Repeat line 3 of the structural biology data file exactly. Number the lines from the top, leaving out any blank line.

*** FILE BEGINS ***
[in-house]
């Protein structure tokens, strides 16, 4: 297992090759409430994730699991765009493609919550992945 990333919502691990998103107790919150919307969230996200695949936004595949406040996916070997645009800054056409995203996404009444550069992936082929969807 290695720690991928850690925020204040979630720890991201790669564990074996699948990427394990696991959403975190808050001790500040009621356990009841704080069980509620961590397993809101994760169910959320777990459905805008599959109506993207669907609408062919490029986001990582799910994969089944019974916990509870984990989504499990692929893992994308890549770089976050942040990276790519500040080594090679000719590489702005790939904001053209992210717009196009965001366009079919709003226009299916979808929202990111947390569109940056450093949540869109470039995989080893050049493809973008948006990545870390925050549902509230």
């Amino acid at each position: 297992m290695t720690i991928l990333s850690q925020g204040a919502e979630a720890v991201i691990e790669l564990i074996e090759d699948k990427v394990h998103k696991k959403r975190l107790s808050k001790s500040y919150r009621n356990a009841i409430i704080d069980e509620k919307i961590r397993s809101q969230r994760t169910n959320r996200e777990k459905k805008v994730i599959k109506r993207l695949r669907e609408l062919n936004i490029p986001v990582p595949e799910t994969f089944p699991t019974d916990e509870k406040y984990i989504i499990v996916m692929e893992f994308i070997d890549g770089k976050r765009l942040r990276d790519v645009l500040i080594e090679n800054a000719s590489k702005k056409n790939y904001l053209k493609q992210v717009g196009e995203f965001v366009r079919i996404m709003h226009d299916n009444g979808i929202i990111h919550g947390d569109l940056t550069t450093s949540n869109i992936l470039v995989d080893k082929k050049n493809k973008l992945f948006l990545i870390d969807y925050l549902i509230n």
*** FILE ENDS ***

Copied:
């Amino acid at each position: 297992m290695t720690i991928l990333s850690q925020g204040a919502e979630a720890v991201i691990e790669l564990i074996e090759d699948k990427v394990h998103k696991k959403r975190l107790s808050k001790s500040y919150r009621n356990a009841i409430i704080d069980e509620k919307i961590r397993s809101q969230r994760t169910n959320r996200e777990k459905k805008v994730i599959k109506r993207l695949r669907e609408l062919n936004i490029p986001v990582p595949e799910t994969f089944p699991t019974d916990e509870k406040y984990i989504i499990v996916m692929e893992f994308i070997d890549g770089k976050r765009l942040r990276d790519v645009l500040i080594e090679n800054a000719s590489k702005k056409n790939y904001l053209k493609q992210v717009g196009e995203f965001v366009r079919i996404m709003h226009d299916n009444g979808i929202i990111h919550g947390d569109l940056t550069t450093s949540n869109i992936l470039v995989d080893k082929k050049n493809k973008l992945f948006l990545i870390d969807y925050l549902i509230n």